For example, perhaps Isaac, who according to Jewish tradition is thirty-three years old when this event happens, decides that he is safer not traveling with dad for a while. Or perhaps, he suddenly remembers what Abe did to Ishmael, Isaac's half-brother, and sets off to find Ishmael and reconcile with him.
This makes sense, since we see Isaac and Ishmael together at their father's funeral Genesis What does storytelling have to do with parenting? The biggest unknown in a parent's life is her child. These beings come into the world without papers. We have no idea who they are, where they came from, what they are supposed to do, where they are going, or why they exist at all.
So we make up stories: stories about them and stories about ourselves; stories about nature, about life, death, and afterlife; stories about fate, karma, destiny, heavens and hells, and rewards and punishments.
And we tell these stories to our kids. Except we don't tell them they are stories.
We offer them with the same matter-of-factness that we use when we tell them that breakfast is the most important meal of the day, and not to take candy from strangers. The stories we tell our kids shape them far more profoundly than the rules we set for them. Here is a true story about rules:. Many years ago my congregation held a party on Miami Beach. My then five-year-old son ran around the beach with his friends building and smashing sand castles.
He wore a regular bathing suit, a T-shirt, and a six-shooter. My son always packed heat. It wasn't a real gun, of course, and he wasn't allowed to point it at anyone, but he wore it and shot imaginary bad guys when the mood took him or the need arose. I was raised the same way. Every year on the first night of Hanukkah, my parents presented me with a new gun and holster set. We weren't an especially violent family, and my plastic gun fetish didn't turn me into a right-wing militia member planning to take back America.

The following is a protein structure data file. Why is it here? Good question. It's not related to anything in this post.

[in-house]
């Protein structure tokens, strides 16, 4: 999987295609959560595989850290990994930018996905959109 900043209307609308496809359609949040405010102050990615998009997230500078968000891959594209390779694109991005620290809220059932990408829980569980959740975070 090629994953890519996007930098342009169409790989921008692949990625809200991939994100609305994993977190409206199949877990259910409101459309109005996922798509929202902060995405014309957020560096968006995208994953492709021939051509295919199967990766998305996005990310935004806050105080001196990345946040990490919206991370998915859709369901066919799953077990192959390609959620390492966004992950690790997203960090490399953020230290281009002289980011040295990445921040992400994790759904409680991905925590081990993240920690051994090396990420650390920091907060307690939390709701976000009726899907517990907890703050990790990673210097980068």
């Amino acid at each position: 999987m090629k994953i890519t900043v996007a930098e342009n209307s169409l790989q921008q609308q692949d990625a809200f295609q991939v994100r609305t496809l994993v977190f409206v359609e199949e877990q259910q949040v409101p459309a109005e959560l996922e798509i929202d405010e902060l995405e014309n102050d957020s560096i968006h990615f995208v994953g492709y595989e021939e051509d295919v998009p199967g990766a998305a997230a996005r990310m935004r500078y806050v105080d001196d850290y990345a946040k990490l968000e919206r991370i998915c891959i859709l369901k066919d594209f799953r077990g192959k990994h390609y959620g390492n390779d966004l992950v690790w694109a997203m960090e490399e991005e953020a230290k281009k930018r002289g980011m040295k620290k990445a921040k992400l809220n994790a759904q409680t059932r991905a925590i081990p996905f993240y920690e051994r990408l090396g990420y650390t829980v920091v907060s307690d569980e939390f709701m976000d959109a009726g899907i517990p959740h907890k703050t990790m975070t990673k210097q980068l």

As I grew older the guns stopped coming, and they, along with my Fess Parker coon-skin cap, eventually went. This action might not be possible to undo. Are you sure you want to continue?
It was not written for your bookshelf, but for your night-stand, purse, and briefcase. This book, like the psalm it explores, is meant to travel with you as you walk through the shadowed valley of your own mortality, for it is only in the immediacy of your own life that the 23rd Psalm reveals the reality of God shepherding you at every turn.
Buy Parenting: A Rabbi Rami Guide: Read 1 Kindle Store Reviews - Amazon. com. Rabbi Rami Guide to Parenting: Roadside Assistance for the Spiritual Traveler [ Rabbi Rami Shapiro] on ethtafibtapa.cf *FREE* shipping on qualifying offers.
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Create a List. Summary Psalm23 is the psalm for the ages; we shall not want for a better reminder that God is near. Read on the Scribd mobile app Download the free Scribd mobile app to read anytime, anywhere. Cover and interior design by Sandra Salamony Cataloging-in-Publication data for this book is available upon request.
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Close Dialog Are you sure? Also remove everything in this list from your library. Are you sure you want to delete this list? Remove them from Saved? Shapiro entered the University of Massachusetts Amherst in , majoring in philosophy. There he met Teresina Havens, a retired professor of world religion from Smith College who took him on as a private student studying both the Bhagavad Gita and Goddess-based spirituality. His work with Havens culminated in a private conference exploring the archetypal Divine Feminine in Hinduism and Judaism.
As part of a year abroad program, Shapiro attended the University of Tel Aviv , where he focused on Jewish philosophy, especially the work of Martin Buber.
He then enrolled full-time at Smith College one of only eight men allowed to do so at the time , where he majored in Buddhist Studies with Professor Taitetsu Unno. His philosophy degree was conferred by the University of Massachusetts in Shapiro completed his rabbinic studies in Upon graduation, Shapiro moved to Miami, Florida, and created Temple Beth Or, a synagogue and think tank where he experimented with new forms of Jewish liturgy and practice, combining his experiences with Judaism, Buddhism, and Hinduism.
In Shapiro completed a Ph. In Shachter-Shalomi gave him the title of Rebbe spiritual master. In Shapiro was invited to become a founding member of the Snowmass Group, an annual gathering of contemplatives from various religions held at St. Also on the institute's faculty was Swami Atmarupananda, who became Shapiro's primary Hindu teacher.